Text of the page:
II think it's a really great article from Walt Mossberg. Xoom launches today and iPad 2 is probably going to be unveiled at the Apple Event on March 2nd next week.
(Reproduced from the Wall Street Journal)
Motorola's Xoom Starts Tablet Wars With iPad
By WALTER S. MOSSBERG
After months of speculation, the tablet wars begin in earnest this week. Motorola is releasing its Xoom tablet on Feb. 24, and I consider it the first truly comparable competitor to Apple's hit iPad. That is partly because it is the first iPad challenger to run Honeycomb, an elegant new version of Google's Android operating system designed especially for tablets.
A review of the first full-screen competitor to the iPad, the 10" Motorola Xoom tablet, which is also the first of many coming tablets to run the special tablet version of Google's Android platform, Honeycomb.
Both Motorola's hardware and Google's new software are impressive and, after testing it for about a week, I believe the Xoom beats the first-generation iPad in certain respects, though it lags in others. Like the iPad, the Xoom has a roomy 10-inch screen, and it's about the same thickness and weight as the iPad, albeit narrower and longer. And, like the iPad's operating system, Honeycomb gives software the ability to make good use of that screen real estate, with apps that are more computer-like than those on a smartphone.
Ok so while everybody this week is smelling naphtaline in Barcelona, the important stuff is elsewhere !!!!
(reproduced from mashable)
By Charlie White, Mashable
February 14, 2011 10:32 a.m. EST
More clues point to iPhone nano debut
Sources say the new device is intended to be sold alongside the current line of iPhones. Wall Street Journal sources say people have seen prototype of smaller iPhone "N97" would be available to mobile carriers at half the price of iPhones. Apple's also considering making its MobileMe online storage service free
(Mashable) -- Is there a smaller, cheaper version of the iPhone on the way? Rumors abound, but now the Wall Street Journal has found "people familiar with the matter" who have actually laid hands and eyes upon it:
"One of the people, who saw a prototype of a new iPhone several months ago, said the new device is intended to be sold alongside the current line of iPhones and would be about half the size of the iPhone 4. The phone, one of its codenames is N97, would be available to mobile carriers at about half the price of Apple's main line of iPhones, the person said."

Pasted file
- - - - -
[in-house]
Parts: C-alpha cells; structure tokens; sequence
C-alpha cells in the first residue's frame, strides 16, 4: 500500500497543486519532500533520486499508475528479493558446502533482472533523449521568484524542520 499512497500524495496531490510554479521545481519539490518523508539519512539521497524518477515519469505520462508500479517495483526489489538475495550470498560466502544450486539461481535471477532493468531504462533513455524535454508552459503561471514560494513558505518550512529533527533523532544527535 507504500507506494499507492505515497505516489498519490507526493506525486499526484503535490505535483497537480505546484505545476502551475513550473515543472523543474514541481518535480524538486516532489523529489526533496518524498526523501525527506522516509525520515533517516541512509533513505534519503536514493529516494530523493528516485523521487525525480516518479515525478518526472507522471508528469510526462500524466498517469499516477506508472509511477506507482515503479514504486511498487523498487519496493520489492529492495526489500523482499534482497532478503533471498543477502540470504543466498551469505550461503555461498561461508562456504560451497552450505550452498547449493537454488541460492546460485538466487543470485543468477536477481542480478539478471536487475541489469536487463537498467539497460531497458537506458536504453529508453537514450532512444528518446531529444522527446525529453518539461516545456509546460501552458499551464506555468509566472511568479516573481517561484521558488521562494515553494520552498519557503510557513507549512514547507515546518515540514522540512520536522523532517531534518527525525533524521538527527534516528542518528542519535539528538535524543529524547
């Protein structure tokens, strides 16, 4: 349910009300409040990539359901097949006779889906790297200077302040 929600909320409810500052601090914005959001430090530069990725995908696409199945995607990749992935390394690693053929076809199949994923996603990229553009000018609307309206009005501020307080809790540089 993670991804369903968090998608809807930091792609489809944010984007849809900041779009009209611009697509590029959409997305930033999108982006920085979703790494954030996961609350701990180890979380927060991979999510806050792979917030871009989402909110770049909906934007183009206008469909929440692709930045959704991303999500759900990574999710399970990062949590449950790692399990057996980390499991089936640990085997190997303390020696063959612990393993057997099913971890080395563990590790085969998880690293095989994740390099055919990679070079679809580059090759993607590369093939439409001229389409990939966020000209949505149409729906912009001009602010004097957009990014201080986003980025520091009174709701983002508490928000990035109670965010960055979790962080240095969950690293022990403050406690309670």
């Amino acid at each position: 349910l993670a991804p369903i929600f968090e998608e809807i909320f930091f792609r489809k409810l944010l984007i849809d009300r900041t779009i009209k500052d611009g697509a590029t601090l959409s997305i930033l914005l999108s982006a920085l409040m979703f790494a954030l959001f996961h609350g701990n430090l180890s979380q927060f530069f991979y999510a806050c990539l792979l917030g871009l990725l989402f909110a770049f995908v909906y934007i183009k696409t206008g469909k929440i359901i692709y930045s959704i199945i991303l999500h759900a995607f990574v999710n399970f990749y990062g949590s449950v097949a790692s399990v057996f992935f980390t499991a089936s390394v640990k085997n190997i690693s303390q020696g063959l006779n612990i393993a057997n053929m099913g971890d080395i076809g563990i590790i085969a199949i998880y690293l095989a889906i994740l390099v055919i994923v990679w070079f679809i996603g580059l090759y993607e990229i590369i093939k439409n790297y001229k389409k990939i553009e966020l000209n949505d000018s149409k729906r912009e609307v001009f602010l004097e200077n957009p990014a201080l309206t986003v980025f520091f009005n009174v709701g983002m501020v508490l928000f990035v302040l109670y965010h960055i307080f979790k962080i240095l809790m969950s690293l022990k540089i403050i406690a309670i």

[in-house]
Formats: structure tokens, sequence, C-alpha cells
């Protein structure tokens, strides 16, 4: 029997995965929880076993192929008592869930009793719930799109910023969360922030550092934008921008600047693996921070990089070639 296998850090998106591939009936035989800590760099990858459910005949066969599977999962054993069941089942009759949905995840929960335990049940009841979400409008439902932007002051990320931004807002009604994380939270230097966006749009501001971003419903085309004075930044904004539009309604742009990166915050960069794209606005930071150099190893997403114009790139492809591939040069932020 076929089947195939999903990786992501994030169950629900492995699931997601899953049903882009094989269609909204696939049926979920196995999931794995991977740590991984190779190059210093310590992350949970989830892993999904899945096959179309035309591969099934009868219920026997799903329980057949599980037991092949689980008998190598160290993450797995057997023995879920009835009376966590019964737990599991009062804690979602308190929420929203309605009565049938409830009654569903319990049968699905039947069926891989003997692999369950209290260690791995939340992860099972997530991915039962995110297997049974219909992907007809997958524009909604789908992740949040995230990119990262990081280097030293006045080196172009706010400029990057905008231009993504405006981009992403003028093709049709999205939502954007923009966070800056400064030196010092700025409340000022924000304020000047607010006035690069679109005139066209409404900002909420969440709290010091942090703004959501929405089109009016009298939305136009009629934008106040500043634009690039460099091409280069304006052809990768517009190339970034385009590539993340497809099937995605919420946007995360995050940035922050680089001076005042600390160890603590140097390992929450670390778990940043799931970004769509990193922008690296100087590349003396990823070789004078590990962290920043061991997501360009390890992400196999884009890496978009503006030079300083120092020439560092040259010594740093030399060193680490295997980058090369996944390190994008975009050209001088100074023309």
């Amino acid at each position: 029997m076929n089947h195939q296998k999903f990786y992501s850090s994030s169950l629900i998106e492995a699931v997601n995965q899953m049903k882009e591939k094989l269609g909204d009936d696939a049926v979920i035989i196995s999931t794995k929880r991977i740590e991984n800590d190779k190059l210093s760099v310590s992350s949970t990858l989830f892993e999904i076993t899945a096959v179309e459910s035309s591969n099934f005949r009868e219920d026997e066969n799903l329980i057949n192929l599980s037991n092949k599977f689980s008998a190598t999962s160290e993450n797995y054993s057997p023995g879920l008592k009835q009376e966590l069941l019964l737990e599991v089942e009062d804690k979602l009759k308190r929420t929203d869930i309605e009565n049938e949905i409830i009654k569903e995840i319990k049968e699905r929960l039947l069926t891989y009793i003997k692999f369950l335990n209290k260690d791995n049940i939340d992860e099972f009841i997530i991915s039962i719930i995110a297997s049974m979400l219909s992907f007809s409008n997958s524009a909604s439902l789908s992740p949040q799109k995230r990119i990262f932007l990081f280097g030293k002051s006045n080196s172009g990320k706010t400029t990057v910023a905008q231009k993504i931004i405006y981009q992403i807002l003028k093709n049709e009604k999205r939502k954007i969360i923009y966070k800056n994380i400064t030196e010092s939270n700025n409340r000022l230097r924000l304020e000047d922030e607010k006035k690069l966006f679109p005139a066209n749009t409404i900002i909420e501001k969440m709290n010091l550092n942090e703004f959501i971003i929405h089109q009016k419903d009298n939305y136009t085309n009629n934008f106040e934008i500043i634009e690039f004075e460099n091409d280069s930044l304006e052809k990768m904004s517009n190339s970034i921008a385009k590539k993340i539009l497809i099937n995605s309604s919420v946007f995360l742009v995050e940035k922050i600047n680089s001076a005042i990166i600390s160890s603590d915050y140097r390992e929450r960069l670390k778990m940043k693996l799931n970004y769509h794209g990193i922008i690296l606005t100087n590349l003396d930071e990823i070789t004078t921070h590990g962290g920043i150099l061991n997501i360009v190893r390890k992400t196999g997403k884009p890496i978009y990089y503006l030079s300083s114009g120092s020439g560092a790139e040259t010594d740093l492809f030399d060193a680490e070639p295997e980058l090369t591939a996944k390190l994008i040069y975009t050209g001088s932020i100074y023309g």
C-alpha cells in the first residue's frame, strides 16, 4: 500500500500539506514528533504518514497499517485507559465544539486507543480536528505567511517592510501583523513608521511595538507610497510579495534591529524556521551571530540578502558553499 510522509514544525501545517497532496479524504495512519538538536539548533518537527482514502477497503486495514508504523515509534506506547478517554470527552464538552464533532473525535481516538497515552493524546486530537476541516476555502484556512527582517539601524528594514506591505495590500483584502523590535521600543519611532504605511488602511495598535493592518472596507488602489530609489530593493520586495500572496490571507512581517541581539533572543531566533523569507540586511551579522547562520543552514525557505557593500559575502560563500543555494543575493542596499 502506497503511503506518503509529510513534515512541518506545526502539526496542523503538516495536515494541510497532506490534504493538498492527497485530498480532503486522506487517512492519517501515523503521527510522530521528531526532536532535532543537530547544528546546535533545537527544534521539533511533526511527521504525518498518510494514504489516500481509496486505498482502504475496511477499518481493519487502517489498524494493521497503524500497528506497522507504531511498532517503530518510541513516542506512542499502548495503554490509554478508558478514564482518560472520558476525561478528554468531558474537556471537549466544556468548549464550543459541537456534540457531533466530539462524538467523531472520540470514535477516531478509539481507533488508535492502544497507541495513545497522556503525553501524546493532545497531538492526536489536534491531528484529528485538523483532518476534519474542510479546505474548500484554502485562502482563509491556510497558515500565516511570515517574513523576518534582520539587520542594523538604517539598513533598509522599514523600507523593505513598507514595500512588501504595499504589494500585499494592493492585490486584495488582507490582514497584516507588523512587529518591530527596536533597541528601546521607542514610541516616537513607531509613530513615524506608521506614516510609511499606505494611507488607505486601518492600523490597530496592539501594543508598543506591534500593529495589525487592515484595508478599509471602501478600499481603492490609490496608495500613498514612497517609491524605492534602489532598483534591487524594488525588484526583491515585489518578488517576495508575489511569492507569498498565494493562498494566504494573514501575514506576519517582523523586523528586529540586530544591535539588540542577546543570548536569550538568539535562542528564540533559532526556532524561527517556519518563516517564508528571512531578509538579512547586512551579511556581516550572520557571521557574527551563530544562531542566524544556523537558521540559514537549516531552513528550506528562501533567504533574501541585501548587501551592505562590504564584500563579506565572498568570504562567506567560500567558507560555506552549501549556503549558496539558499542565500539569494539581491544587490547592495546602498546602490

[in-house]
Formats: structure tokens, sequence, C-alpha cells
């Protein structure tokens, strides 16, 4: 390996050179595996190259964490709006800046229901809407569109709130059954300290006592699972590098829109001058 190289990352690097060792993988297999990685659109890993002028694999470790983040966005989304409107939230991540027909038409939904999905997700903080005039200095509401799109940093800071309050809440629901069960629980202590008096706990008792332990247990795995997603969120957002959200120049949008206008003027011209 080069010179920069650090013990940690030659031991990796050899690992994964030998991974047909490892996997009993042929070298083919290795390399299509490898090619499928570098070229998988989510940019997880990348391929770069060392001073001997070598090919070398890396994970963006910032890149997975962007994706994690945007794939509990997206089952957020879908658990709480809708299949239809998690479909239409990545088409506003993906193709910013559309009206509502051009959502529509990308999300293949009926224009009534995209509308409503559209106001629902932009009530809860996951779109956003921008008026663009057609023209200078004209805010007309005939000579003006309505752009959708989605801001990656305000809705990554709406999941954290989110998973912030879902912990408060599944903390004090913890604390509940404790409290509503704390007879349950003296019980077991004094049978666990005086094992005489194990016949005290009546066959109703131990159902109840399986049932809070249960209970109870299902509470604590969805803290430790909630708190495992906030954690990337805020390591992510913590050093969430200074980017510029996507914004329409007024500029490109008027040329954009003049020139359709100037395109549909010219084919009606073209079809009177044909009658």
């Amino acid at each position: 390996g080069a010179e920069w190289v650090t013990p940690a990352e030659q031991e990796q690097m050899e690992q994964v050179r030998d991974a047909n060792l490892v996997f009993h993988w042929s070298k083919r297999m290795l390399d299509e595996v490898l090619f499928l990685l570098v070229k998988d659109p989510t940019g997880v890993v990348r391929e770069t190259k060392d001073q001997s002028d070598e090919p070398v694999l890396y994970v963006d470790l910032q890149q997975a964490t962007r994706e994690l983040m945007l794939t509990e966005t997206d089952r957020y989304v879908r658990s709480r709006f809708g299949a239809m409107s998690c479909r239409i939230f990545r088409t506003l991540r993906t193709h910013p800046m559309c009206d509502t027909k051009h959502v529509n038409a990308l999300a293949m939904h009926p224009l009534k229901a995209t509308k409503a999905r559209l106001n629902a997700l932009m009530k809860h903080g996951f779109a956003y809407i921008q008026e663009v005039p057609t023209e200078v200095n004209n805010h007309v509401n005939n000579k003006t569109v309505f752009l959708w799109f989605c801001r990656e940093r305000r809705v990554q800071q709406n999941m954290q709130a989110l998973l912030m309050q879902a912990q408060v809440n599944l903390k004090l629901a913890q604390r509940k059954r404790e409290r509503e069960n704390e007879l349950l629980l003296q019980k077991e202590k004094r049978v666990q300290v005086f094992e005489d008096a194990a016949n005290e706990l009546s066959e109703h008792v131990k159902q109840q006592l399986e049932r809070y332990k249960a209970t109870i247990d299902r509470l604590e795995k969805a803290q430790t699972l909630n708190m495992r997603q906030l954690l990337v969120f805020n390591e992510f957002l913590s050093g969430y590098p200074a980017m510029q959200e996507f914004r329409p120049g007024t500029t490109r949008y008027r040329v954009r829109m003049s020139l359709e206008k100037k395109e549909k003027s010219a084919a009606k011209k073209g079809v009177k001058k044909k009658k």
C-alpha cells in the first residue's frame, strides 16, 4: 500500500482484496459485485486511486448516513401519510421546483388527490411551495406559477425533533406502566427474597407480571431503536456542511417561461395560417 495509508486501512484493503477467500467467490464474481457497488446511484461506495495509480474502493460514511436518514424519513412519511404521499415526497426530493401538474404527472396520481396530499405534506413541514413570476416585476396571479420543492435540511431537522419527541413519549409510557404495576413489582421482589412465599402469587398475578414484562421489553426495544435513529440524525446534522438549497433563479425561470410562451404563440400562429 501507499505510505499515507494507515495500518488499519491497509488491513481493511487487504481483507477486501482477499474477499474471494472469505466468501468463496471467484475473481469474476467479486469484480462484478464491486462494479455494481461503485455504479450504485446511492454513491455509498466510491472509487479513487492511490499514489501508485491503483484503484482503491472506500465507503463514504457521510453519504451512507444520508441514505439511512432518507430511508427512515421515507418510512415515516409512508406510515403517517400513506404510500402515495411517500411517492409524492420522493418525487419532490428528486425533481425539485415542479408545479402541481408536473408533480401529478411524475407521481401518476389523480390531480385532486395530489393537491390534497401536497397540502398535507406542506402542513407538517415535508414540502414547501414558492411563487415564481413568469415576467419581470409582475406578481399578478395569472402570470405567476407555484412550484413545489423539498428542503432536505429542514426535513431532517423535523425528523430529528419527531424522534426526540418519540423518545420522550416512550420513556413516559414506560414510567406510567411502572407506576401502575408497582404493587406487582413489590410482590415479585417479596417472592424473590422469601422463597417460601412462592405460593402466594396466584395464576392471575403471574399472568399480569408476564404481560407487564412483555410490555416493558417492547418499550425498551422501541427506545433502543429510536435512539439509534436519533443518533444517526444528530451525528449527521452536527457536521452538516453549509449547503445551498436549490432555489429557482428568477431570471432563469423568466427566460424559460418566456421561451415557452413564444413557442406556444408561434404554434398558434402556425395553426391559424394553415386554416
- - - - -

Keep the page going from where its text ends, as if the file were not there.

According to the Wall Street Journal, Apple's also considering making its MobileMe online storage service free, allowing users to store their data in the cloud rather than on a small device such as an iPhone, iPod Touch or iPad.
This move could facilitate a smaller iPhone, which could store most of its data elsewhere rather than within its tiny confines.
When will we see such a tiny iPhone, reportedly one-third smaller than its bigger brother, and costing $200 with no contract?
The WSJ sources are saying this summer, which is right in line with the usual time new iPhones are unveiled.
Can somebody tell them that the real thing to do is to compete with iStores (tunes, app and books). The "i" hardware devices are payment terminals. So. What can I buy with the motorola, HP, HTC, samsung hardware pads ? Uh ? Wake up people, or you may end up like Nokia.
(reproduced from WSJ)
H-P Plans TouchPad to Rival iPad
By SCOTT MORRISON
SAN FRANCISCO—Hewlett-Packard Co. on Wednesday unveiled two smartphones and a tablet computer built with its Palm mobile operating system, a move that thrusts the computer giant into a burgeoning market dominated by Apple Inc. and Google Inc.
H-P introduced a credit-card-sized phone dubbed Veer, a larger Pre3 phone for professionals and a 10-inch TouchPad tablet computer.
Hewlett-Packard today unveiled its answer to Apple's iPad, a tablet computer called the TouchPad. Stacey Delo had a chance to briefly try out the new device and joins us with details.
The three devices were built with H-P's webOS operating system, a key asset the company acquired when it bought handheld pioneer Palm last summer for $1.2 billion.
The Daily at $0.99 per week. That's better than the WSJ iPad subscription at $4.99 PER WEEK. Hopefully with the new subscription model, iPad newspaper reading will be reasonably priced. Reminds me the music industry 10 years ago ...
(reproduced from macworld)Posted on Feb 2, 2011 9:41 am by David Chartier, Macworld.com
The big story out of News Corp’s press event Wednesday morning was, of course, its new publication for the iPad, The Daily. But a less discussed feature potentially has much wider implications: Apple’s introduction of paid subscriptions.
So far, there has been no way to charge subscription fees in iOS apps. It’s a feature that developers and publishers have been requesting for some time, and only more vocally after Apple introduced the iPad.
Eddy Cue, Apple’s vice president of Internet services, came on stage to announce the The Daily’s subscription model. After its initial free trial period of two weeks (sponsored by another Apple partner, Verizon), the publication will cost $1 per week or $40 per year. Cue didn’t offer many more details at the event, however, but a change to the iTunes Store’s terms of service shed some light on the feature and Cue said an announcement about subscriptions for others would be coming soon.
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